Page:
It is these kinds of characters that will help create a new normal and an atmosphere of encouragement for the younger members of the audience. “I am excited for the next generation, because they are going to be ten-years-old, and they got their dolls and they are like, ‘I can be a police chief. Obviously! Why would you think I couldn’t be?!’ And I love that,” Maki said. “It’s like, ‘Wow, where did you get your confidence?’ But that is what these characters do for them. It creates their new normal. It is their reality of ‘I am growing up in a world where women are police chiefs. Duh! Where women aren’t afraid to say what they want. Duh! Duh! Ally, why don’t you say how you feel.’ “
And for those who are trying to break into the industry, Maki encourages them to create original content. It’s a process that the actress stands by because it helped her get the role as Giggle McDimples in Toy Story 4. “I would say, 150% create your own content, because, and I’ve told this story before, but the only reason why I am in this film is because I woke up one day and said, ‘I have to make this skit,'” Maki said. “I made it on a Saturday, with no budget, my dog, my nephew, my fiancee’s little brother. And we went out in my neighborhood and made this thing that was just the way I viewed the world personally.”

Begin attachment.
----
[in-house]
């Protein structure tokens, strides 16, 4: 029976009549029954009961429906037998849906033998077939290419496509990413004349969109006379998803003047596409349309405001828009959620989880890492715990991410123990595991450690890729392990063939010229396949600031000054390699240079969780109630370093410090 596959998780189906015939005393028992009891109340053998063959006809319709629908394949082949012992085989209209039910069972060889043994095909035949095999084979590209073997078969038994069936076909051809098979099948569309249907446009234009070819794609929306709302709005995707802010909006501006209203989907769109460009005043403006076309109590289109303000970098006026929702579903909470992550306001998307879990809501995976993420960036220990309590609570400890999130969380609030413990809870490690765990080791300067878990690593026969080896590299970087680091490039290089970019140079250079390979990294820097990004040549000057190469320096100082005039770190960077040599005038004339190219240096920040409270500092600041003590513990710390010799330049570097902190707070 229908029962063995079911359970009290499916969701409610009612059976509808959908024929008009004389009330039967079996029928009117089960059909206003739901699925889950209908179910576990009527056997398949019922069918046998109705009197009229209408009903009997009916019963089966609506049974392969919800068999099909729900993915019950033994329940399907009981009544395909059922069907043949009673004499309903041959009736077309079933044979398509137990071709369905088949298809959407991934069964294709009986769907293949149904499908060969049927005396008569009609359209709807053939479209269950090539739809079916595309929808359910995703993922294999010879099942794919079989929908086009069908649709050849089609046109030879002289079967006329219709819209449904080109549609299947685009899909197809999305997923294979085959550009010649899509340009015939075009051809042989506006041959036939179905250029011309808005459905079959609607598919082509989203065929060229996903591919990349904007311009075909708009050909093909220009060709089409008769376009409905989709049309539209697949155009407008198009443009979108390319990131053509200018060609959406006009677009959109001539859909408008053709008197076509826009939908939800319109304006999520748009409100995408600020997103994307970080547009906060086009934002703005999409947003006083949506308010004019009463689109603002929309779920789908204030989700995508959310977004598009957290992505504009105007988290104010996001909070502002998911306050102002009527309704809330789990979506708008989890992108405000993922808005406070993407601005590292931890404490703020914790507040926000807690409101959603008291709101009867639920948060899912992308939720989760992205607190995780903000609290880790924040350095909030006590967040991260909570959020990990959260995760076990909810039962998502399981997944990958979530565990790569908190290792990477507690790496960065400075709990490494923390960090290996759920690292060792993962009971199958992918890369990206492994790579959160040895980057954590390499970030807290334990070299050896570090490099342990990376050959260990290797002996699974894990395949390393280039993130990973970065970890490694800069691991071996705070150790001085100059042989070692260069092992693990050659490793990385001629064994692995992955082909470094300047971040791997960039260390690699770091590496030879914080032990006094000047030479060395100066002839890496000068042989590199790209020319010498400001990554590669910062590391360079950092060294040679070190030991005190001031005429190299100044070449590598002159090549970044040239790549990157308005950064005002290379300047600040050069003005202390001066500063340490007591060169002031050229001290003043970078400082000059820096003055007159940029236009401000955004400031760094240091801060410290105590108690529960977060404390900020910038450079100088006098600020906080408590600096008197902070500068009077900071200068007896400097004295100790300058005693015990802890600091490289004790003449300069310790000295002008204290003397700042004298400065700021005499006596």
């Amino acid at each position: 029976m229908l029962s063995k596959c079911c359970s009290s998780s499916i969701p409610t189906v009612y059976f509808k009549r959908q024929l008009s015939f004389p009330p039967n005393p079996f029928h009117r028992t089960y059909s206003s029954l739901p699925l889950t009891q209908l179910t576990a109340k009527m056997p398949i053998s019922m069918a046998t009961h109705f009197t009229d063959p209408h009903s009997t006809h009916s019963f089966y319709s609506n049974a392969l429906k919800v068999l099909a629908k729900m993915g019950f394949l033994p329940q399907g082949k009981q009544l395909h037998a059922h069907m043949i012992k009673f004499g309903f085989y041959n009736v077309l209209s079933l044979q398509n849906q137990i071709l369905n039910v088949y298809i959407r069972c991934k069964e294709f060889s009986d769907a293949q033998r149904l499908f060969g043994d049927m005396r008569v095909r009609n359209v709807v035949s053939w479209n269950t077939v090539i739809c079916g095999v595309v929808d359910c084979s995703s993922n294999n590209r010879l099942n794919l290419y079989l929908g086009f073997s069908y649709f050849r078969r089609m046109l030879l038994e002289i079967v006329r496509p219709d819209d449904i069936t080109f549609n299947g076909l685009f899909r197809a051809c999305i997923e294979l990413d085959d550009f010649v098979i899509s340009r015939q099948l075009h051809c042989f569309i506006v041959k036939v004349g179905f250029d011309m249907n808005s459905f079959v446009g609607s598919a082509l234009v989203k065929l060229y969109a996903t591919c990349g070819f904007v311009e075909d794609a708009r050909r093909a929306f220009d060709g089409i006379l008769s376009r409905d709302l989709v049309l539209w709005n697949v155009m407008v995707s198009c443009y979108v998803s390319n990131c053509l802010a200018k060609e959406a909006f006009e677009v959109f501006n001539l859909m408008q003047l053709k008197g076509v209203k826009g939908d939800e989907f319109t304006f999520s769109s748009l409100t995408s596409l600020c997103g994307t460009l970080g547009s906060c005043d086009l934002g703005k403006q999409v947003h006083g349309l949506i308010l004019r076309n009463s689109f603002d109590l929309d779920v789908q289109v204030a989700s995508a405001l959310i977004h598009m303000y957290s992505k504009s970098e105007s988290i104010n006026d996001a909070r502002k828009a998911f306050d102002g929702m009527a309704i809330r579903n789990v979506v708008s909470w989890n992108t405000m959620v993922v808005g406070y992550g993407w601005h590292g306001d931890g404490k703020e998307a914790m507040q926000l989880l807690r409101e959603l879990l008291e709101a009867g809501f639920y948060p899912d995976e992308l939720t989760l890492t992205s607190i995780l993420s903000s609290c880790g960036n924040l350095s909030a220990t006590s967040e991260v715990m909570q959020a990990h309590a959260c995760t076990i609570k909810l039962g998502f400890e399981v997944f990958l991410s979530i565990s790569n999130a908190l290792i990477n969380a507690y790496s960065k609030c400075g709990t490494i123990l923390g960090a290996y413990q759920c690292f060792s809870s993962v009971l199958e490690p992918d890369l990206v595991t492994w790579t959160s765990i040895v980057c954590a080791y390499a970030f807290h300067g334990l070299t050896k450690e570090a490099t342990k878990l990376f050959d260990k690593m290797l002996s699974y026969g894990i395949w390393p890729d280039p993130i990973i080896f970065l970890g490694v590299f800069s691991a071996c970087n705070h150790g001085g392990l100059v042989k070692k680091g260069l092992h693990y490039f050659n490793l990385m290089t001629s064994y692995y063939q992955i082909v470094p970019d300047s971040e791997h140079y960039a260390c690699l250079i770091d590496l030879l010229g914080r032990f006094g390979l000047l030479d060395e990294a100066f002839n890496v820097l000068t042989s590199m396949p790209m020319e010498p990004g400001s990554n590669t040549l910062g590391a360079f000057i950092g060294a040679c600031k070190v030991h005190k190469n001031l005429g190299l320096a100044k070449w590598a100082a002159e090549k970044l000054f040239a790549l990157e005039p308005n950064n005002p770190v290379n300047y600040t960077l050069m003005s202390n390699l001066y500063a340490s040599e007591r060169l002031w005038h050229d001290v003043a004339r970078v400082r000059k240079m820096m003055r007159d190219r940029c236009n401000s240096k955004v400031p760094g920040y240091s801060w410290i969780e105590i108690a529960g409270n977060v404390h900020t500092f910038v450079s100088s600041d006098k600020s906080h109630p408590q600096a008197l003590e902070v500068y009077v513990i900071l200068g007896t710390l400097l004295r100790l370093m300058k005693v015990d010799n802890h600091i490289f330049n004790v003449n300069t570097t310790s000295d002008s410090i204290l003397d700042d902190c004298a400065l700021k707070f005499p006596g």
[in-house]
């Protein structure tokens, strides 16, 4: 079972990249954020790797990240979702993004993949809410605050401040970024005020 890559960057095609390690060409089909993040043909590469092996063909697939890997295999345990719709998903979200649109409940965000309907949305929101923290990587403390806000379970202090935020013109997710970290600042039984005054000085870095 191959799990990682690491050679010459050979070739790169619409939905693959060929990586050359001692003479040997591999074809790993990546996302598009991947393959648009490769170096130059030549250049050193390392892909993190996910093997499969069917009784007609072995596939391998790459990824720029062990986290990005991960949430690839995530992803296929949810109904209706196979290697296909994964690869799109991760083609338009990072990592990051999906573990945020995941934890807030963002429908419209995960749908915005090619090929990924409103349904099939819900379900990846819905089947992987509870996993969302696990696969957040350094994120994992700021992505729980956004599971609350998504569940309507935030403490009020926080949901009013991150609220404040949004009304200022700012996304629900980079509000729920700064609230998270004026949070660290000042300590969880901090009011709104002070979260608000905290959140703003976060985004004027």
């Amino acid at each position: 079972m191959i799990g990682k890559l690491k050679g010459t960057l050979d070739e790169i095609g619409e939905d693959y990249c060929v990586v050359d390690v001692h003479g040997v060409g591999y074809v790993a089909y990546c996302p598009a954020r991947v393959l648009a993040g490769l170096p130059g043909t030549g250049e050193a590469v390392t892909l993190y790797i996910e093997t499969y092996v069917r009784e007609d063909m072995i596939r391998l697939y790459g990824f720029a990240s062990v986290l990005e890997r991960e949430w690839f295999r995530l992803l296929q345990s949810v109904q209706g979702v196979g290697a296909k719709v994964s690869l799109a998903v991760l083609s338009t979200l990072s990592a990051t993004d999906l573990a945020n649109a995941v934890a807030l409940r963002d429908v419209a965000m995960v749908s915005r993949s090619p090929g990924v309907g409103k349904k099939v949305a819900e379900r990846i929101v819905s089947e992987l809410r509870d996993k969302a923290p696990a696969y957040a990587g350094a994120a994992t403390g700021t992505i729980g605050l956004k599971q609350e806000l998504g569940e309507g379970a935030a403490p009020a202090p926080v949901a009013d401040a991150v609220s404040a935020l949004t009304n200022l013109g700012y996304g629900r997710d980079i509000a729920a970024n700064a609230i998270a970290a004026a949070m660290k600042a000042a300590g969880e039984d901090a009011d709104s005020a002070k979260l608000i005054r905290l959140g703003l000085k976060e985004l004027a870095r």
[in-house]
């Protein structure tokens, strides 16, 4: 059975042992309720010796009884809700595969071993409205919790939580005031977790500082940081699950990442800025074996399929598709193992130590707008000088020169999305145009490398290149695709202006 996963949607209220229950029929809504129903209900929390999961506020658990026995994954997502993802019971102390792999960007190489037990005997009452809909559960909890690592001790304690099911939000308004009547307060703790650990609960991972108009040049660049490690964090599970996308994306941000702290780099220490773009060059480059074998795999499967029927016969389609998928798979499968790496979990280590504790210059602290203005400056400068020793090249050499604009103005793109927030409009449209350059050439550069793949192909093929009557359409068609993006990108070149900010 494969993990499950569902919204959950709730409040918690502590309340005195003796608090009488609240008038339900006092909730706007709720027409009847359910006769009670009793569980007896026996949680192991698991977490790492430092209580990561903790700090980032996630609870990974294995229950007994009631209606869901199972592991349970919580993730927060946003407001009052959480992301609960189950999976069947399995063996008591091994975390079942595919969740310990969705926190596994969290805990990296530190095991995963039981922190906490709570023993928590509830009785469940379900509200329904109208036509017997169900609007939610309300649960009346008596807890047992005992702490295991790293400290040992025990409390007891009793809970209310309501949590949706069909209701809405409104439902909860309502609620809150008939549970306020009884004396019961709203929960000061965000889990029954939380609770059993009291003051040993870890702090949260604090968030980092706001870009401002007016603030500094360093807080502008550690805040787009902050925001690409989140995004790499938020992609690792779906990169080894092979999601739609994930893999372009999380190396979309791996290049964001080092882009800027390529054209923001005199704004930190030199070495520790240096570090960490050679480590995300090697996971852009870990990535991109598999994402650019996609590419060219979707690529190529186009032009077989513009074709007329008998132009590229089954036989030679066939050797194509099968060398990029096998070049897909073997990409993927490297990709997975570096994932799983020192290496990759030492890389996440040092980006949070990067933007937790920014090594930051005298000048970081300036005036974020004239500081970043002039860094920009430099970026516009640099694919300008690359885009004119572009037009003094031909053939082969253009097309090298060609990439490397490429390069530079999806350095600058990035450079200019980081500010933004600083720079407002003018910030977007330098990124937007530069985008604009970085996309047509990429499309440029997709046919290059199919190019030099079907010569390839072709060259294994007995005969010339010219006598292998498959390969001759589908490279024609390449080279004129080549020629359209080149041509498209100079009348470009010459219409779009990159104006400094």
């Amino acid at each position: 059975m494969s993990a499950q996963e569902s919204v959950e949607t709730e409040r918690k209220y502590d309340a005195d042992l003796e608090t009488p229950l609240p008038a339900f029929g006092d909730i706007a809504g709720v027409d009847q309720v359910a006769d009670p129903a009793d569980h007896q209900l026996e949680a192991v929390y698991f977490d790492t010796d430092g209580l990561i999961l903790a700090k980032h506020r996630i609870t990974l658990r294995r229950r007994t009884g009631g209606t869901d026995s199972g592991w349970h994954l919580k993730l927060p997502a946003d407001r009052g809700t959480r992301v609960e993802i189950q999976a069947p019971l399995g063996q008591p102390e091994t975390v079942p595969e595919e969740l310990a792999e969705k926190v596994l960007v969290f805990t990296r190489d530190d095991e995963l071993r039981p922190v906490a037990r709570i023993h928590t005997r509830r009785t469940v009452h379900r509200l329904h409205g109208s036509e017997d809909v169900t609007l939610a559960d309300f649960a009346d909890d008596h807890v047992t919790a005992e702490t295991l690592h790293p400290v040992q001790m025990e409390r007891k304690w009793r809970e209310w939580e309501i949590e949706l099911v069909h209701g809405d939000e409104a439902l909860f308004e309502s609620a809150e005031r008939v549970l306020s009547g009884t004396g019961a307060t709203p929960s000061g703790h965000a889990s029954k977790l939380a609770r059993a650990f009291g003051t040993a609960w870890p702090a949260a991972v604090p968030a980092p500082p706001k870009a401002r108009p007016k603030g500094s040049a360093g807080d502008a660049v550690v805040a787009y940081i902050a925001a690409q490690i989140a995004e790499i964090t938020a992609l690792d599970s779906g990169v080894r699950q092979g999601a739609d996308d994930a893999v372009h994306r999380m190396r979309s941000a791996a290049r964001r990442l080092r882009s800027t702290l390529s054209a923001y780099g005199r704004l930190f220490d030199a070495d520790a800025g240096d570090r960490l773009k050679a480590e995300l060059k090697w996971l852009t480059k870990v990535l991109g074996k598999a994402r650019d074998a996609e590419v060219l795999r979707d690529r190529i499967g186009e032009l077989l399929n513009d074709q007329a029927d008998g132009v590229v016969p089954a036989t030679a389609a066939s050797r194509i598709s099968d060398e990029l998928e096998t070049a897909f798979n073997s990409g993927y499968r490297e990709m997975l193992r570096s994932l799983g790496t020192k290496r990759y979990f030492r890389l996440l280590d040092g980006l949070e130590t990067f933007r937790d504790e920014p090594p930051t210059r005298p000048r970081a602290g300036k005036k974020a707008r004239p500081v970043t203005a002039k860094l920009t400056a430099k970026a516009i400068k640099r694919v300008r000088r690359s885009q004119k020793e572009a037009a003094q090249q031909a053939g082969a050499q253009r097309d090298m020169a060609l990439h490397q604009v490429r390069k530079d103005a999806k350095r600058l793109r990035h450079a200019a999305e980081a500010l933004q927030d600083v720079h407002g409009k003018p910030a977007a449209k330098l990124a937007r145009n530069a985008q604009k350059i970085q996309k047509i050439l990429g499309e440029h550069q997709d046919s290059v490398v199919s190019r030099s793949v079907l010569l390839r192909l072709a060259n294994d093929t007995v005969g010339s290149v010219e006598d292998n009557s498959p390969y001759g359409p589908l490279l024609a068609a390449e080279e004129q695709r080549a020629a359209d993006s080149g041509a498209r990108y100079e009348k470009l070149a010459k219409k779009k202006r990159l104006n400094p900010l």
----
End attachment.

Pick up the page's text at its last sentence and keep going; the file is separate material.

At the time, she belived that the video wouldn’t reach anyone, certainly not people of significance or importance like casting. “I didn’t think it would resonate with anyone, it barely got any views,” Maki said. “But one of the views was the head of casting at Pixar and that is 100% why I am in this film. And they said they use YouTube as a resource because they are trying to find the most authentically new stories and people, and variations of reality and how you see the world. So I would 100% say, make your own content because it really doesn’t matter. It doesn’t matter if it gets five views or a 100 million views, if it even resonates with one person, then you know that you are moving things forward.”